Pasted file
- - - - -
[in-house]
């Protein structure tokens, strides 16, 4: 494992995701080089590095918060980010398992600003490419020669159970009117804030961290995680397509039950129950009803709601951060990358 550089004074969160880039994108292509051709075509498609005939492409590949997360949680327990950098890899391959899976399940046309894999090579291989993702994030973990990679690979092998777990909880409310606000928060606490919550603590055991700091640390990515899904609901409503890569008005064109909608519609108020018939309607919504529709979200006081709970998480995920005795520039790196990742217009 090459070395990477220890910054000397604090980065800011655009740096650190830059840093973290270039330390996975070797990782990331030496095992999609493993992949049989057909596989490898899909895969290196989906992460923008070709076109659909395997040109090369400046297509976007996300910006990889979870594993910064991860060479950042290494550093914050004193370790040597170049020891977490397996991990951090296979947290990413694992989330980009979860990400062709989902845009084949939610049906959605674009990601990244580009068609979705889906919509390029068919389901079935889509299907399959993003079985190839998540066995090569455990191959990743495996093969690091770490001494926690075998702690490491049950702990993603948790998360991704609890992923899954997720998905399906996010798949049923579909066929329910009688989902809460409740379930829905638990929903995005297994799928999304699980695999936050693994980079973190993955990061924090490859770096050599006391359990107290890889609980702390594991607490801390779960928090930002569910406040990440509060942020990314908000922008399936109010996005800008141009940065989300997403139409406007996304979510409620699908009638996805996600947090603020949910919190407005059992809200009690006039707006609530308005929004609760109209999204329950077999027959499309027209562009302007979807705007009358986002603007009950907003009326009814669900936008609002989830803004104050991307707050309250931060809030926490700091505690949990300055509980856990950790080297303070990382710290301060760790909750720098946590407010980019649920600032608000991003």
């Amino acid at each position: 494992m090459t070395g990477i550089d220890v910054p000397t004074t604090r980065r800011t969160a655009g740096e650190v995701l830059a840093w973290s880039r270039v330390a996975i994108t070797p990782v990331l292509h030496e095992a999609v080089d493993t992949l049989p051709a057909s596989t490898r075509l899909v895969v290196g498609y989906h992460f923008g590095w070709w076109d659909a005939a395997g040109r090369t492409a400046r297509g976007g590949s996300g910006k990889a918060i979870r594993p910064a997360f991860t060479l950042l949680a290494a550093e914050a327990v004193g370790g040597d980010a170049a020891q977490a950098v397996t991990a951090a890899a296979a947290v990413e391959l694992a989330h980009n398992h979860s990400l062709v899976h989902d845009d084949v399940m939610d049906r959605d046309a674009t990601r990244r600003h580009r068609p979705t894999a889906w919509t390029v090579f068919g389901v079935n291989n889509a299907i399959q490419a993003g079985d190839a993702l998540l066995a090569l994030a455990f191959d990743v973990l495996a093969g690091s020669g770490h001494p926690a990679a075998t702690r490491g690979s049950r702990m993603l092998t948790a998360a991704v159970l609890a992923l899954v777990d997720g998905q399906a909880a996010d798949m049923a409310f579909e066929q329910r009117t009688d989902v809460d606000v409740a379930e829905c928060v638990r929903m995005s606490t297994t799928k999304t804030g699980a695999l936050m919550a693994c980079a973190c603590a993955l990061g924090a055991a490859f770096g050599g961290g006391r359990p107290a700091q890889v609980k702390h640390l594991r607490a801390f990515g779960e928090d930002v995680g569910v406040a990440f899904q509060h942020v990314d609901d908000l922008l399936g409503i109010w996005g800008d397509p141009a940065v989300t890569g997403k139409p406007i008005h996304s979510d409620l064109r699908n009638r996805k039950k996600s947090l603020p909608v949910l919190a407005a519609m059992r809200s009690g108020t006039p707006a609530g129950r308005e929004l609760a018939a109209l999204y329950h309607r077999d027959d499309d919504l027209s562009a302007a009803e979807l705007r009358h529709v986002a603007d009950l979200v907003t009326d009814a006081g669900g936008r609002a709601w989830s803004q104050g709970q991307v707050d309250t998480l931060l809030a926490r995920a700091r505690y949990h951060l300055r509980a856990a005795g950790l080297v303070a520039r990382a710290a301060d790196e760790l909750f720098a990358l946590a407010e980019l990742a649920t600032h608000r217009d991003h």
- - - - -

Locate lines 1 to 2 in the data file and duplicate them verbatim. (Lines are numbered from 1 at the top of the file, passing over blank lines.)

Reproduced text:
[in-house]
């Protein structure tokens, strides 16, 4: 494992995701080089590095918060980010398992600003490419020669159970009117804030961290995680397509039950129950009803709601951060990358 550089004074969160880039994108292509051709075509498609005939492409590949997360949680327990950098890899391959899976399940046309894999090579291989993702994030973990990679690979092998777990909880409310606000928060606490919550603590055991700091640390990515899904609901409503890569008005064109909608519609108020018939309607919504529709979200006081709970998480995920005795520039790196990742217009 090459070395990477220890910054000397604090980065800011655009740096650190830059840093973290270039330390996975070797990782990331030496095992999609493993992949049989057909596989490898899909895969290196989906992460923008070709076109659909395997040109090369400046297509976007996300910006990889979870594993910064991860060479950042290494550093914050004193370790040597170049020891977490397996991990951090296979947290990413694992989330980009979860990400062709989902845009084949939610049906959605674009990601990244580009068609979705889906919509390029068919389901079935889509299907399959993003079985190839998540066995090569455990191959990743495996093969690091770490001494926690075998702690490491049950702990993603948790998360991704609890992923899954997720998905399906996010798949049923579909066929329910009688989902809460409740379930829905638990929903995005297994799928999304699980695999936050693994980079973190993955990061924090490859770096050599006391359990107290890889609980702390594991607490801390779960928090930002569910406040990440509060942020990314908000922008399936109010996005800008141009940065989300997403139409406007996304979510409620699908009638996805996600947090603020949910919190407005059992809200009690006039707006609530308005929004609760109209999204329950077999027959499309027209562009302007979807705007009358986002603007009950907003009326009814669900936008609002989830803004104050991307707050309250931060809030926490700091505690949990300055509980856990950790080297303070990382710290301060760790909750720098946590407010980019649920600032608000991003």